An image of a woman who is Sober Curious

Sober Curiosity

Alcohol might be legal and widely considered safe in moderation, but is still a powerful CNS depressant and the most abused addictive substance in the United States.

Immoderate alcohol consumption can trigger many adverse outcomes, such as:

  • Frequent illness.
  • Hangovers.
  • Insomnia.
  • Problems with focus.
  • Anxiety.
  • Depression.
  • Mood swings.
  • Increased risk of liver disease.
  • Heightened risk of certain cancers.
  • Alcohol use disorder (alcoholism).

Research indicates that abstaining from alcohol for just one month might:

  • Reduce blood pressure levels.
  • Decreases the risk of alcohol-related health conditions.
  • Increase energy levels.
  • Improve sleep health.
  • Promote weight loss.
  • Boost your mood.
  • Streamline communication.
  • Improve personal and professional performance.

Alcohol Curious

For those who are alcohol curious but uncertain of how to proceed, it can be a useful starting point to reframe the way you view the process. Emphasize the things you will gain rather than worrying about what you are losing.

While everyone will have a different sober curious journey, the following framework may help you to explore your relationship with alcohol safely and productively:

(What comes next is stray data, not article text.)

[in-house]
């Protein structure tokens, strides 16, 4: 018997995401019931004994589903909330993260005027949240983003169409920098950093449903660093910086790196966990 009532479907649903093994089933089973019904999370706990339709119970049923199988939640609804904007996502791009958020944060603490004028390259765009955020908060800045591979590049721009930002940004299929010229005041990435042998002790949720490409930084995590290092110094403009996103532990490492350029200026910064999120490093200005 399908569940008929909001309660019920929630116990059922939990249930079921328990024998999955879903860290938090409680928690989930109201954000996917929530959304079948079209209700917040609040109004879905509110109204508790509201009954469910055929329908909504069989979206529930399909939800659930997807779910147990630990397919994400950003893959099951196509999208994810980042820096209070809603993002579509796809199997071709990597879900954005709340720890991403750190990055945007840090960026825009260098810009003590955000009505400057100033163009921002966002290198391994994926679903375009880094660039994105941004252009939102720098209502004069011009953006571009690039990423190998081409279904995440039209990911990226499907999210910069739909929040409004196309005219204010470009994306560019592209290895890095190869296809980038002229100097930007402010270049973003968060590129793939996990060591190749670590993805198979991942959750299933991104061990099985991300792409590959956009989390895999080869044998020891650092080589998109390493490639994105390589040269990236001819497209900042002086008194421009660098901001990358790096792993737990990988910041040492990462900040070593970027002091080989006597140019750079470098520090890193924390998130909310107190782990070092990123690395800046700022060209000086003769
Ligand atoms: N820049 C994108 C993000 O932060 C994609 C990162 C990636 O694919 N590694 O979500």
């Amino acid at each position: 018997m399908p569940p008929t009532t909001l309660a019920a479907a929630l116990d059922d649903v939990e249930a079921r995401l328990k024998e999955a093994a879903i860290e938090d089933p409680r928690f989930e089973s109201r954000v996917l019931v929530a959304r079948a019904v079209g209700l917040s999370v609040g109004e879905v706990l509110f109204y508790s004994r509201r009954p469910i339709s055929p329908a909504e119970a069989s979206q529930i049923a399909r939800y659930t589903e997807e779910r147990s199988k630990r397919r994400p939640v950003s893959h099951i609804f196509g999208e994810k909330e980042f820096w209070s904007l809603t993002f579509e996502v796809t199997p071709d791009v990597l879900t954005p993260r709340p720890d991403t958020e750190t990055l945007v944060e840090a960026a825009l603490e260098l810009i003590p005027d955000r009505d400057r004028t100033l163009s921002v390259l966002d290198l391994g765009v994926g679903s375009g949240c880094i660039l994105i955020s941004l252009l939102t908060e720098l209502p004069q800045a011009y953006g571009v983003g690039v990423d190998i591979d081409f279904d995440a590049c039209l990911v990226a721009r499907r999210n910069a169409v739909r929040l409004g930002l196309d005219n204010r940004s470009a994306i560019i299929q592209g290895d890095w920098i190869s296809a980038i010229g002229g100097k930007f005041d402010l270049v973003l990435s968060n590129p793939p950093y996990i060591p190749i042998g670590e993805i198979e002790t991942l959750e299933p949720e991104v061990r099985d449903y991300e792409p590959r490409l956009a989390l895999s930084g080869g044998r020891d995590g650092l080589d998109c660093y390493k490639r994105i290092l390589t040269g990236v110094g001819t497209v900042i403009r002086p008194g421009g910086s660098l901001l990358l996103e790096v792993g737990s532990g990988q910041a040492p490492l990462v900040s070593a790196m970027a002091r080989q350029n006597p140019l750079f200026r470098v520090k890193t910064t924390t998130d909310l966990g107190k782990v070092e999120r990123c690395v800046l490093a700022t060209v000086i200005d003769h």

• Develop a sober curious plan
  • Connect with like-minded sober curious individuals
  • Switch up your routine
  • Explore moderation rather than abstinence
  • Engage with professional addiction treatment services if you are unable to moderate your alcohol intake

Develop a sober curious plan

If drinking alcohol is a central component of your life, a sober curious approach is likely to involve you making different choices about the way you spend your downtime.

Spending time outdoors with friends – hiking or a picnic in the park, for instance – is one way of moving your social life beyond venues that sell alcohol.

On occasions when you will come into contact with alcohol, either decline with a “No, thanks” or expand upon your sober curiosity if you feel comfortable doing so.

Connect with like-minded sober curious individuals

If the majority of your social circle drink alcohol, it can feel lonely when you start questioning and altering your patterns of consumption.